No one replied.
Maybe that’s because my (many and adoring) Twitter followers don’t watch Game of Thrones. (What percentage of people following a gluten-free diet also follow Game of Thrones? A statistic worth investigating.) Maybe my question got lost in the evening Twitter rush. Or maybe people didn’t think it could be done.
Game of Thrones food is roughly based on medieval European cuisine. For most people, this calls to mind crusty loaves and legs of mutton—oh, and don’t forget the ale. Gluten-free vegetarian medieval food sounds almost oxymoronical. Throw in “Easter” as an additional theme and you’ve got yourself an impossibility, right?
Not exactly. Medieval cuisine might be linked in the modern imagination with meat and bread, but especially in tough times and among the lower classes, they weren’t as ubiquitous as we think.
Let’s start with meat. It wasn’t until the Black Death killed off most of Europe that meat became more available to commoners, because the shrunken labor force drove up wages and swathes of abandoned land became available for pasturing livestock. But in George R. R. Martin’s universe, so far as I can tell, there hasn’t been a plague precisely like the Black Death. The closest thing to it was the grey plague, a scourge that was successfully quarantined to a single city and therefore didn’t have as vast of an effect as the real-life plague. This suggests that at the time of telling, the majority of poorer people would have eaten mainly plant foods, not meat.
And gluten? Though grains made up much of the medieval diet, wheat was actually rather expensive. Barley, rye, buckwheat, millet, and oats were the most common choices (a couple of which are, as you know, gluten-free!). Plus, particularly after a lean harvest, it would have been common to use nut, pea, or bean flours along with grain flours to create bread. From there, it doesn’t require too much of a leap to get to the gluten-free flour blends of today. (Legumes, by the way, were not considered good for you, contrary to prevailing nutrition opinion today, which designates many former “peasant” foods as staples of a healthful diet.) Finally, although beer was a popular choice in this age of unfiltered water, wine was common, too, and that’s naturally gluten-free. (Plus vegetarian, as long as you choose a kind that wasn’t made using fish bladder…ew.)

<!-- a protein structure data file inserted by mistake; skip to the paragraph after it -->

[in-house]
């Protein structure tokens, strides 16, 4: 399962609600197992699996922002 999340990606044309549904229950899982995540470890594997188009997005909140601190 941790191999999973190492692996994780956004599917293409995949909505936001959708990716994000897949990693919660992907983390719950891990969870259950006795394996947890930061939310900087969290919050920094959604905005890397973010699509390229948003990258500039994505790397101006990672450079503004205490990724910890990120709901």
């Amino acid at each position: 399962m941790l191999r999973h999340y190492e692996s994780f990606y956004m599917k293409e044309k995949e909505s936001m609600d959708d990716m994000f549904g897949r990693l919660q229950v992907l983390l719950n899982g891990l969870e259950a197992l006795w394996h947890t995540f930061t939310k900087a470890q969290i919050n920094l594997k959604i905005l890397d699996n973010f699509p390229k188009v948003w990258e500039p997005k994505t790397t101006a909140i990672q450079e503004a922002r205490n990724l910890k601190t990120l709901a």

Like the medieval culture on which it is loosely based, the cuisine of Westeros does include gluten-free and plant-based options—enough, certainly, for a solid viewing party spread. Flipping through the contents of both the official and unofficial Game of Thrones cookbooks turns up lots of ideas: dried beans and nuts at the Wall, root cellar apples and veggies in the North, honeycomb from the Vale, leeks and greens from the lush Riverlands, stunning fruit desserts in the Reach, citrus and fiery spices in Dorne, and all of them coming together in the melting pot that is King’s Landing. I think I’ll pass on the fried locusts from across the Narrow Sea.
What will I be making this Sunday? I’m not hosting the party, so I’ve got some conferring to do with the friend in charge. But I’ve put on my thinking cap (a warm one, since, you know, winter is coming). “Doran’s Favorite Chickpea Paste” sounds an awful lot like hummus, a classic GF-veg staple, and stuffed peppers and dates would please any palate, fantasy or modern-day. Throw in a cheese plate and some GF flatbread and you’ve pretty much got yourself a party. Oh, except for dessert. We’re considering hot-cross buns, which are vaguely medieval and perfect for Easter. There are some great GF recipes out there, and my new kitchen scale is just dying to pledge fealty to a proprietary GF blend. I am also tempted to try these hilarious (spoiler alert!) cake pops, but I’ll probably be too lazy.
Stay tuned and I’ll update you on the final menu sometime next week. In the meantime, know that you can be meat- and gluten-free in Westeros without being options-free. You just…might need to be a peasant.
For this post, I sourced my medieval food facts from Wikipedia (which in turn sourced its info largely from Melitta Weiss Adamson’s Food in the Middle Ages, Regional Cuisines of Medieval Europe, and Food in Medieval Times). Though to give credit where credit’s really due, I’m pretty sure I heard most of it from my dad first (he blogs about food here). I pulled ideas for Sunday’s menu from the two books I linked to above and also wanted to call out the blog that spawned the official cookbook, Inn at the Crossroads, a must-read for fans of Game of Thrones and sustenance. Finally, I feel compelled here to admit that I have not read the books; I just watch the show. This runs contrary to all my media consumption principles, but those books are thick, and I keep pretty busy writing about gluten.
Are you a Game of Thrones fan? Any favorite foods from the series? Any other shows you’re excited for this season? Do you enjoy viewing parties and cooking themed menus, or do you consider your food restrictions theme enough? Alternatively, what have you got going on for Easter this weekend?